One of the more annoying things about South Africa is the business hours. Everything closes a lot earlier in the evening than we’re used to, and most businesses are closed Saturday afternoons and Sundays. We’ve learned to work around this, but it caused a real problem when we took a short trip into town on a Saturday to get our passport photos done. We wanted to exchange some of the leftover American dollars from the overland tour into Rand, but the banks were closed by that time. We tried to find a foreign exchange place that was open, but no luck - the closest we could come was a diamond store that changed currency. The rate didn’t impress me, so we decided to wait until Monday and withdraw a little bit of money to keep us going until then. This turned out to be a bad idea - the ATM ate my card right after I typed my PIN number in, with the message “PIN retries exceeded”. This puzzled me because I’d only typed it in once. Sheryl was very suspicious that this was one of the many ATM scams you hear about, where the stupid tourist walks away from the ATM that just ate his card and the con artists come along and collect it. I was pretty sure it was on the level, because the ATM had displayed the message on its screen and had given me a receipt saying the same thing, so if someone was running a scam they’d have to have hacked at ATM - and if you’re that good you’d just make it give you money instead of annoying tourists. But we watched the next couple of people retrieve their money successfully anyway, just in case. I was really irritated and a bit apprehensive - banks can be absolute bastards to deal with, after all. I called my own bank back home as soon as we got back to Joan’s place and had them detach my accounts from the card - again, just in case. Monday morning found us back at the bank, at the customer enquiries counter, trying to convince the woman there that the machine really had eaten my card. She opened the box with all the cards retrieved from the machines over the weekend, and it wasn’t there. She insisted that those were all the cards there were. I’m very glad I kept my receipt from the ATM, because it convinced her to call the person who empties the machines every morning. Turns out that she had only emptied one machine - the one that hadn’t eaten my card. Nobody was quite sure why she’d only emptied one machine and not both - including the woman herself - but after being yelled at she trundled off and emptied the other ATM, which - no surprise - had my card in it. I had to show my passport to get it back, and that was that. Much less of a tragedy than it could have been. I hope very much that it doesn’t happen again, though, since our passports are currently with the Canadian High Commission in Pretoria and won’t be back for weeks.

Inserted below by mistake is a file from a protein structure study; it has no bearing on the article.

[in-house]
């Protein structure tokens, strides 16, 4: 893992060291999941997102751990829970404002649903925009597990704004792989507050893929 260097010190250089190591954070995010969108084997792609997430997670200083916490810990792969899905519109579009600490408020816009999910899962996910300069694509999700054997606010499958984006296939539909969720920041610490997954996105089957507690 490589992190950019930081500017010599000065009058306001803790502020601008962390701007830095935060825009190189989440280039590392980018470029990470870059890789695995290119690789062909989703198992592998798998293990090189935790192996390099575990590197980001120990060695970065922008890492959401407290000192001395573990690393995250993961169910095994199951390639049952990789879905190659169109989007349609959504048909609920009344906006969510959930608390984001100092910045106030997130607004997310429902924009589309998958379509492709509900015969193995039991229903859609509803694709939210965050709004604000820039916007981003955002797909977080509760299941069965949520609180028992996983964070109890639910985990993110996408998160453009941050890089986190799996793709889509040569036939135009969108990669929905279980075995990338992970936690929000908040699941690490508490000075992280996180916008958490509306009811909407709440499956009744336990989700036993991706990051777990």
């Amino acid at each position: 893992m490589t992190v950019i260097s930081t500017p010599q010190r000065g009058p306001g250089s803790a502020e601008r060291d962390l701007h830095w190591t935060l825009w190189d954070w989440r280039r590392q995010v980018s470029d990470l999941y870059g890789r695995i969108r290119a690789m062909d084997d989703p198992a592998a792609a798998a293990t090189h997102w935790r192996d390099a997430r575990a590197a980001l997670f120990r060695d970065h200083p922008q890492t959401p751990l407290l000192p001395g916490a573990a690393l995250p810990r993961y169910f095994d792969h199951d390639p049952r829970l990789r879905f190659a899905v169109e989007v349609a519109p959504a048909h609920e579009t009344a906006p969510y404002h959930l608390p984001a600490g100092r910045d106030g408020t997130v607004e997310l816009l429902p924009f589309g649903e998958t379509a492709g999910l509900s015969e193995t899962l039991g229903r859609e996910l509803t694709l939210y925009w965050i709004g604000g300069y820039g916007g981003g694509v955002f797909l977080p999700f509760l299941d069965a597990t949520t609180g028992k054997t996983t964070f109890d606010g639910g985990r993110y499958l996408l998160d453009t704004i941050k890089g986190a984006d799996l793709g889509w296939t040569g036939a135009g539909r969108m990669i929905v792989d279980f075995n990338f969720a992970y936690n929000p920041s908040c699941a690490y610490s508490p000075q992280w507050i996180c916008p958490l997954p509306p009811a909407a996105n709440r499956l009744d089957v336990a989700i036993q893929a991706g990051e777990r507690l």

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Chris Liberty - Dispatches from a Gentleman Adventurer
Being the internal dialog of a vagabond who chased his own tail across five continents for 4 years and 2 days from May 2008 to May 2012, in search of something that never really became clear.
This travelogue comprises 16,426 photographs and 402,515 words in 307 dispatches written from 335 places in 52 countries on 6 continents around the world.